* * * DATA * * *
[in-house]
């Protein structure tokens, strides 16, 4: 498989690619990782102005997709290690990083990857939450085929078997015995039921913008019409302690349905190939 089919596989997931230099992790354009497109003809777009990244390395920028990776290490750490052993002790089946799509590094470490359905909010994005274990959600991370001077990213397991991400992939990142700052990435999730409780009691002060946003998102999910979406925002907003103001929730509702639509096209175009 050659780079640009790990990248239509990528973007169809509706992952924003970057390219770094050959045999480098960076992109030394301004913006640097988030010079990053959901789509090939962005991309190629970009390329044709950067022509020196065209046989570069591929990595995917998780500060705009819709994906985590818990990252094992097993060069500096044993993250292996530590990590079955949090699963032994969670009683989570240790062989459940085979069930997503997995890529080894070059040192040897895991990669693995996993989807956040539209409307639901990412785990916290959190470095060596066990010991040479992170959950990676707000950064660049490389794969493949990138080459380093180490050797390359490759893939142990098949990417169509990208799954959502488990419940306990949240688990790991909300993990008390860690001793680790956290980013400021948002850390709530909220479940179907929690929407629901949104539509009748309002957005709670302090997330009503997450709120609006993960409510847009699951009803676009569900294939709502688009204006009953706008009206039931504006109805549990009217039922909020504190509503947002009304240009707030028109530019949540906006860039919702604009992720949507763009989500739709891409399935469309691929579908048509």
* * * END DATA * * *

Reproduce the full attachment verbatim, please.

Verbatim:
[in-house]
């Protein structure tokens, strides 16, 4: 498989690619990782102005997709290690990083990857939450085929078997015995039921913008019409302690349905190939 089919596989997931230099992790354009497109003809777009990244390395920028990776290490750490052993002790089946799509590094470490359905909010994005274990959600991370001077990213397991991400992939990142700052990435999730409780009691002060946003998102999910979406925002907003103001929730509702639509096209175009 050659780079640009790990990248239509990528973007169809509706992952924003970057390219770094050959045999480098960076992109030394301004913006640097988030010079990053959901789509090939962005991309190629970009390329044709950067022509020196065209046989570069591929990595995917998780500060705009819709994906985590818990990252094992097993060069500096044993993250292996530590990590079955949090699963032994969670009683989570240790062989459940085979069930997503997995890529080894070059040192040897895991990669693995996993989807956040539209409307639901990412785990916290959190470095060596066990010991040479992170959950990676707000950064660049490389794969493949990138080459380093180490050797390359490759893939142990098949990417169509990208799954959502488990419940306990949240688990790991909300993990008390860690001793680790956290980013400021948002850390709530909220479940179907929690929407629901949104539509009748309002957005709670302090997330009503997450709120609006993960409510847009699951009803676009569900294939709502688009204006009953706008009206039931504006109805549990009217039922909020504190509503947002009304240009707030028109530019949540906006860039919702604009992720949507763009989500739709891409399935469309691929579908048509």